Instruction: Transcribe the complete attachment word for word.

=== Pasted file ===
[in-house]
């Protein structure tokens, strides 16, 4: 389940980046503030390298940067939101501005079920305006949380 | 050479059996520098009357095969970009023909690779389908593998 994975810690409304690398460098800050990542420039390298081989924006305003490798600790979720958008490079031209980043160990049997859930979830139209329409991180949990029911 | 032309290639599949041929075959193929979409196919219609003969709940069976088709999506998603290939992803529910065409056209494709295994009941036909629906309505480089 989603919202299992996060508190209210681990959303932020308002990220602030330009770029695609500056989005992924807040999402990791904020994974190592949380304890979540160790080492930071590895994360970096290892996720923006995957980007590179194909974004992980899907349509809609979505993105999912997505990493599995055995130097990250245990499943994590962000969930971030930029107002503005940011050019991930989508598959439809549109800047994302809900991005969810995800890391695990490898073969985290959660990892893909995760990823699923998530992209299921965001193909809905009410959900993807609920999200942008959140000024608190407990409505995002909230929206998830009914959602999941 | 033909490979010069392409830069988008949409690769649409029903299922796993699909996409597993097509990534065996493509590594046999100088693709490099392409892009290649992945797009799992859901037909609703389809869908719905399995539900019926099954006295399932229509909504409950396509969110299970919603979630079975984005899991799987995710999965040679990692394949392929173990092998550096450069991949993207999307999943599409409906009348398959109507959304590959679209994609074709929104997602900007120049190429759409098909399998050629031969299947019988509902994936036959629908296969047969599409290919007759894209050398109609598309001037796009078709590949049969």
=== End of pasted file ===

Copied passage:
[in-house]
């Protein structure tokens, strides 16, 4: 389940980046503030390298940067939101501005079920305006949380 | 050479059996520098009357095969970009023909690779389908593998 994975810690409304690398460098800050990542420039390298081989924006305003490798600790979720958008490079031209980043160990049997859930979830139209329409991180949990029911 | 032309290639599949041929075959193929979409196919219609003969709940069976088709999506998603290939992803529910065409056209494709295994009941036909629906309505480089 989603919202299992996060508190209210681990959303932020308002990220602030330009770029695609500056989005992924807040999402990791904020994974190592949380304890979540160790080492930071590895994360970096290892996720923006995957980007590179194909974004992980899907349509809609979505993105999912997505990493599995055995130097990250245990499943994590962000969930971030930029107002503005940011050019991930989508598959439809549109800047994302809900991005969810995800890391695990490898073969985290959660990892893909995760990823699923998530992209299921965001193909809905009410959900993807609920999200942008959140000024608190407990409505995002909230929206998830009914959602999941 | 033909490979010069392409830069988008949409690769649409029903299922796993699909996409597993097509990534065996493509590594046999100088693709490099392409892009290649992945797009799992859901037909609703389809869908719905399995539900019926099954006295399932229509909504409950396509969110299970919603979630079975984005899991799987995710999965040679990692394949392929173990092998550096450069991949993207999307999943599409409906009348398959109507959304590959679209994609074709929104997602900007120049190429759409098909399998050629031969299947019988509902994936036959629908296969047969599409290919007759894209050398109609598309001037796009078709590949049969």